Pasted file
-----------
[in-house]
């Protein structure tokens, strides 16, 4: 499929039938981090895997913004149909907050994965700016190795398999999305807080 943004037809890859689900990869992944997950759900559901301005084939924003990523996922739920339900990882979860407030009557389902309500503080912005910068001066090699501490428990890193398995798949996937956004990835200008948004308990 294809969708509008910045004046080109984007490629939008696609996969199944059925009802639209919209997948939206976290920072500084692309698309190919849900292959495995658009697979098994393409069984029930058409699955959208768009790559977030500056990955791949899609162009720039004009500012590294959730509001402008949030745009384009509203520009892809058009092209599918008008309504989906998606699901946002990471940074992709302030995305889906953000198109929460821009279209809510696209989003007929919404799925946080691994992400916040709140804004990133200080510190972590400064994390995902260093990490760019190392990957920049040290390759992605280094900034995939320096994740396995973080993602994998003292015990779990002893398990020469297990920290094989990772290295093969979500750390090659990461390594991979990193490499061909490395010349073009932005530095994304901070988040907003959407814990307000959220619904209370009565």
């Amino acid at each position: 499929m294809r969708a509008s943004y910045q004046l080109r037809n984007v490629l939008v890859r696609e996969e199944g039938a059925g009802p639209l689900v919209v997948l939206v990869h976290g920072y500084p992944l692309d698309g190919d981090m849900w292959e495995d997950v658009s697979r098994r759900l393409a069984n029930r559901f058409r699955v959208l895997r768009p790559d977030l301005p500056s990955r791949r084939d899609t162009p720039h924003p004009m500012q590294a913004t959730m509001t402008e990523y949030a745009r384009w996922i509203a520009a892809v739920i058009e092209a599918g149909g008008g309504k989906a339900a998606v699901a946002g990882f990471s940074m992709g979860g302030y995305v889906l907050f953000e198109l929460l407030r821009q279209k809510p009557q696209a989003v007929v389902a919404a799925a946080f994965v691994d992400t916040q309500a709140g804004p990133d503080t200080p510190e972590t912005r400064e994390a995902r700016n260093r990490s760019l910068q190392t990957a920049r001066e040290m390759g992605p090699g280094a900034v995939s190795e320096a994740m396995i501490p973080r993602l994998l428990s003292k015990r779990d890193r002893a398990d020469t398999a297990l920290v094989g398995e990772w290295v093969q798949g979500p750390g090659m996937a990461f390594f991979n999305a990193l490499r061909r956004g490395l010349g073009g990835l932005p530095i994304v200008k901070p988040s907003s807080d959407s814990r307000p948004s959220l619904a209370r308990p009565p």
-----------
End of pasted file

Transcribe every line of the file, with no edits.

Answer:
[in-house]
């Protein structure tokens, strides 16, 4: 499929039938981090895997913004149909907050994965700016190795398999999305807080 943004037809890859689900990869992944997950759900559901301005084939924003990523996922739920339900990882979860407030009557389902309500503080912005910068001066090699501490428990890193398995798949996937956004990835200008948004308990 294809969708509008910045004046080109984007490629939008696609996969199944059925009802639209919209997948939206976290920072500084692309698309190919849900292959495995658009697979098994393409069984029930058409699955959208768009790559977030500056990955791949899609162009720039004009500012590294959730509001402008949030745009384009509203520009892809058009092209599918008008309504989906998606699901946002990471940074992709302030995305889906953000198109929460821009279209809510696209989003007929919404799925946080691994992400916040709140804004990133200080510190972590400064994390995902260093990490760019190392990957920049040290390759992605280094900034995939320096994740396995973080993602994998003292015990779990002893398990020469297990920290094989990772290295093969979500750390090659990461390594991979990193490499061909490395010349073009932005530095994304901070988040907003959407814990307000959220619904209370009565």
């Amino acid at each position: 499929m294809r969708a509008s943004y910045q004046l080109r037809n984007v490629l939008v890859r696609e996969e199944g039938a059925g009802p639209l689900v919209v997948l939206v990869h976290g920072y500084p992944l692309d698309g190919d981090m849900w292959e495995d997950v658009s697979r098994r759900l393409a069984n029930r559901f058409r699955v959208l895997r768009p790559d977030l301005p500056s990955r791949r084939d899609t162009p720039h924003p004009m500012q590294a913004t959730m509001t402008e990523y949030a745009r384009w996922i509203a520009a892809v739920i058009e092209a599918g149909g008008g309504k989906a339900a998606v699901a946002g990882f990471s940074m992709g979860g302030y995305v889906l907050f953000e198109l929460l407030r821009q279209k809510p009557q696209a989003v007929v389902a919404a799925a946080f994965v691994d992400t916040q309500a709140g804004p990133d503080t200080p510190e972590t912005r400064e994390a995902r700016n260093r990490s760019l910068q190392t990957a920049r001066e040290m390759g992605p090699g280094a900034v995939s190795e320096a994740m396995i501490p973080r993602l994998l428990s003292k015990r779990d890193r002893a398990d020469t398999a297990l920290v094989g398995e990772w290295v093969q798949g979500p750390g090659m996937a990461f390594f991979n999305a990193l490499r061909r956004g490395l010349g073009g990835l932005p530095i994304v200008k901070p988040s907003s807080d959407s814990r307000p948004s959220l619904a209370r308990p009565p």